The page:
Actor George Clooney has been made a United Nations "messenger of peace" to promote the organisation's peacekeeping activities around the world.
George Clooney addressed the UN Security Council in 2006
The Hollywood star has campaigned to stop the conflict in Darfur, Sudan.
UN Secretary General Ban Ki-moon hailed his "dedication to raising awareness and mobilising action on Darfur".
Clooney pledged to build support for the UN's "critically important work in some of the most difficult, dangerous and dire places in the world".
"I am deeply honoured to receive this appointment," he said.
In 2006, Clooney delivered an impassioned speech to the UN Security Council, telling its members that genocide was taking place "on your watch".
Last April, the Ocean's 11 and Syriana star set up a charity, Not On Our Watch, with fellow actors Don Cheadle, Brad Pitt and Matt Damon to raise funds for Darfur.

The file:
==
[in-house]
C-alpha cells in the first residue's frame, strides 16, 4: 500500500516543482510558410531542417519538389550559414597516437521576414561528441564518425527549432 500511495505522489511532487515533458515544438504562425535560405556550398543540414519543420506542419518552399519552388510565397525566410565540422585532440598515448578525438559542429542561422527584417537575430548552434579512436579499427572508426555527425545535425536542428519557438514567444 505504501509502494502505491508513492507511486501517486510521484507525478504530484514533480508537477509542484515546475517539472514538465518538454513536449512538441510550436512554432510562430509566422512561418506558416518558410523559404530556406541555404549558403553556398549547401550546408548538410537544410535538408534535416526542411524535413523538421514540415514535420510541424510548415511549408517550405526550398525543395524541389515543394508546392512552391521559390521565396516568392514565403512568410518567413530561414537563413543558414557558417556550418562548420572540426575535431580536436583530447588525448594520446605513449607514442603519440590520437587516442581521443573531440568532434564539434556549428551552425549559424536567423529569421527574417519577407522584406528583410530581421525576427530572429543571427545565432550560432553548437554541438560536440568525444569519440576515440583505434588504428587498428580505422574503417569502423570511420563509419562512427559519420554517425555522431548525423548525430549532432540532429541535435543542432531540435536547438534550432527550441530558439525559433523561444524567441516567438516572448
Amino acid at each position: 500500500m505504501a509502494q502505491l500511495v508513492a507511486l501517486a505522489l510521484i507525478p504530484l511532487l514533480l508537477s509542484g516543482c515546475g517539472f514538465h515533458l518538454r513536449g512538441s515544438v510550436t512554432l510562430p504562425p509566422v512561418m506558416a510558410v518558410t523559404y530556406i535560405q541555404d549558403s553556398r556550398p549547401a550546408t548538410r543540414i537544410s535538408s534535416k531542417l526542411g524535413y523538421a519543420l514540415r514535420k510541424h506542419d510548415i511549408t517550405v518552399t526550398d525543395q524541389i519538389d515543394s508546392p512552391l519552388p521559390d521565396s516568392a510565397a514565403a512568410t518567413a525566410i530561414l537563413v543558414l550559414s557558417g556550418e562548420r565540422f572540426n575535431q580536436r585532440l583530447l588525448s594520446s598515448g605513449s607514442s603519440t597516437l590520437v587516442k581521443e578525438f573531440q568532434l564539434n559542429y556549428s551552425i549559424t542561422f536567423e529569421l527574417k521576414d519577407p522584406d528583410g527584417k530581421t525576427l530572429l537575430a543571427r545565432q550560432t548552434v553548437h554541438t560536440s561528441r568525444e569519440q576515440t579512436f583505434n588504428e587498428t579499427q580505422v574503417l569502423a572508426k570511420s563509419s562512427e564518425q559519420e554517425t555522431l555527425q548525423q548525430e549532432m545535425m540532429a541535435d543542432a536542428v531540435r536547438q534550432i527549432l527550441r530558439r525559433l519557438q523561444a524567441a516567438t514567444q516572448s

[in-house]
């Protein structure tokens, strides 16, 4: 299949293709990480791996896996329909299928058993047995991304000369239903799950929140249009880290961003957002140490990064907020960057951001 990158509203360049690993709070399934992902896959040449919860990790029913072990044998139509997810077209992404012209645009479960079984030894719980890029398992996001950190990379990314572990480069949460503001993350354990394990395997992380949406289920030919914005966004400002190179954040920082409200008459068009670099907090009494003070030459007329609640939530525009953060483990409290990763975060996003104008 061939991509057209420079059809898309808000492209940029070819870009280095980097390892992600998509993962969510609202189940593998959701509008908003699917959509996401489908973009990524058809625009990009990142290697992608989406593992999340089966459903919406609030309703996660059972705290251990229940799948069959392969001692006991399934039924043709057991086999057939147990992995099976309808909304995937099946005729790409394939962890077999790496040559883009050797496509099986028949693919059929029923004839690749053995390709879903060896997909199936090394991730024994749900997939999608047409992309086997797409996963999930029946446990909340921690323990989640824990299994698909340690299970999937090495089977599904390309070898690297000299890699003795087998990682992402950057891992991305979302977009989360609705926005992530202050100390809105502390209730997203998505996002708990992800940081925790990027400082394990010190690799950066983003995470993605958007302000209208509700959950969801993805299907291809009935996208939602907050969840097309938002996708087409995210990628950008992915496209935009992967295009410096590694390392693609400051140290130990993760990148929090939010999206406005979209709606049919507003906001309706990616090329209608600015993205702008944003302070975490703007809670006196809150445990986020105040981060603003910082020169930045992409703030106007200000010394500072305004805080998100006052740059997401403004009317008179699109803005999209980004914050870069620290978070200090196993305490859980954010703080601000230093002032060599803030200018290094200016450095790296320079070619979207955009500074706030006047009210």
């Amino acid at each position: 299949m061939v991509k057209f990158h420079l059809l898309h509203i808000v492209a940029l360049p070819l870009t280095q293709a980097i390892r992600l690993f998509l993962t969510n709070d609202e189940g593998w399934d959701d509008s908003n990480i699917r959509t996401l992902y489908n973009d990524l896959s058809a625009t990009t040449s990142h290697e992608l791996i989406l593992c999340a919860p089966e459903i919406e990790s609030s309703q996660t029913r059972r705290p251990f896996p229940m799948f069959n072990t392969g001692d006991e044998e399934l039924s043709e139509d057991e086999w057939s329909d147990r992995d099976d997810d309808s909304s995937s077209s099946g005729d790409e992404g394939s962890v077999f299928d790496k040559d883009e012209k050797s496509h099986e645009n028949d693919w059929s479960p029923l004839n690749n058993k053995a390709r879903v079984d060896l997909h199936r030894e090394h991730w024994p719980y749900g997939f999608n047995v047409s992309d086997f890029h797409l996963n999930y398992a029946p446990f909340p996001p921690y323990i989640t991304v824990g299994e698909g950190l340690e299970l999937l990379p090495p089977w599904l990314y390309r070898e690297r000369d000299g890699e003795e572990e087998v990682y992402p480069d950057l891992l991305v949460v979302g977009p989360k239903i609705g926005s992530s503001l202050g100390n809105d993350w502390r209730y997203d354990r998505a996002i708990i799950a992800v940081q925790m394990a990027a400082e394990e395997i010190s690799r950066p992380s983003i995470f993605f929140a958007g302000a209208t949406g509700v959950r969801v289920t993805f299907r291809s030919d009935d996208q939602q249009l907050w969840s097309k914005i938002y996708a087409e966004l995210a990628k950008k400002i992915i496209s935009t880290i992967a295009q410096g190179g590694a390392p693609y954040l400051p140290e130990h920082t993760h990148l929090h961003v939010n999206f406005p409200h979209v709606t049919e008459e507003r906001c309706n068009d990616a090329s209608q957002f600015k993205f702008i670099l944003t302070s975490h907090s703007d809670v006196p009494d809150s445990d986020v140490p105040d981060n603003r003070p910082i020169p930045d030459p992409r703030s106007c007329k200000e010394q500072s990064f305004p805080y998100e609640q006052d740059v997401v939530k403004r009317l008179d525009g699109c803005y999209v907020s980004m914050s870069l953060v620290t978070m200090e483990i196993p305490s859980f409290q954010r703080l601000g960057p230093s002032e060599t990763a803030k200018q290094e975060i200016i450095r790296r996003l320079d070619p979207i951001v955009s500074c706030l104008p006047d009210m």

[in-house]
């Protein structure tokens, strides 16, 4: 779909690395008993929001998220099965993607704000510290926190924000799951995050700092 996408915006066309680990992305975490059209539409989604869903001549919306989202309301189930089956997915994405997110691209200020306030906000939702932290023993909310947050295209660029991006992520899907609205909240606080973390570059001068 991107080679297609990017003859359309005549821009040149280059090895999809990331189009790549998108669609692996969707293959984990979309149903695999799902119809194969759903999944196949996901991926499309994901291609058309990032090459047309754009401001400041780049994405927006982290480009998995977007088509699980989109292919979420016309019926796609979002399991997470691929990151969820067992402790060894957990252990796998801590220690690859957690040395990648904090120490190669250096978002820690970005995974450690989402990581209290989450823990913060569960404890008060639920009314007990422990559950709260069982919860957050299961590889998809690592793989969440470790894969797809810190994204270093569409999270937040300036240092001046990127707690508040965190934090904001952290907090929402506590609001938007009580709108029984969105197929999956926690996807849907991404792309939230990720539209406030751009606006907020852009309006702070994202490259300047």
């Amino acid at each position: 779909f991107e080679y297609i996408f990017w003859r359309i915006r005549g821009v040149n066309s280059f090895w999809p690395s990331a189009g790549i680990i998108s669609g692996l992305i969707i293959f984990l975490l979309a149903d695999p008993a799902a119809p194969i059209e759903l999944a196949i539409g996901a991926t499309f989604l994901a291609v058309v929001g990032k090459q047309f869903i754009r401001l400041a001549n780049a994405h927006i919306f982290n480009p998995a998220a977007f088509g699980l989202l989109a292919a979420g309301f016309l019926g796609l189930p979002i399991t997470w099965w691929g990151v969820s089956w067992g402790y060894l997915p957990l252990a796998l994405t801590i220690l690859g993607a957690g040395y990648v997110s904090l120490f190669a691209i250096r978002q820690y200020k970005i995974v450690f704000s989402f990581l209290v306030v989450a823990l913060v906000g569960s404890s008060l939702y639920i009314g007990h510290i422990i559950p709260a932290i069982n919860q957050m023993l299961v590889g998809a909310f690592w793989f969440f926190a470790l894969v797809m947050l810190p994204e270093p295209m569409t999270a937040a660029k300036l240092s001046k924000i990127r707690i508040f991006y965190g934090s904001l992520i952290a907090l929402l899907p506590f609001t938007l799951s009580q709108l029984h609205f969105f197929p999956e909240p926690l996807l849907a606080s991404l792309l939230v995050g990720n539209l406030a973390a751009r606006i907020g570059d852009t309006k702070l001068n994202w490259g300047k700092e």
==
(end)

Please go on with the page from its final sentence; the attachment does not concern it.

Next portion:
The charity has so far gathered more than $9.3m (£4.75m) for humanitarian work in the area.
At least 200,000 people have been killed in Darfur and two million forced from their homes in the five-year conflict between the government and rebel groups.
The UN recently took control of the peacekeeping mission in the region, although the force is still far short of its intended total of 26,000 troops.
Mr Ban told Clooney, who has been to Darfur: "You have seen first-hand the pain experienced by the victims of war and made it your personal mission to help end violence and human suffering."
Clooney joins eight other current UN messengers of peace, who include conductor Daniel Barenboim, author Paulo Coelho, cellist Yo-Yo Ma and film star Michael Douglas.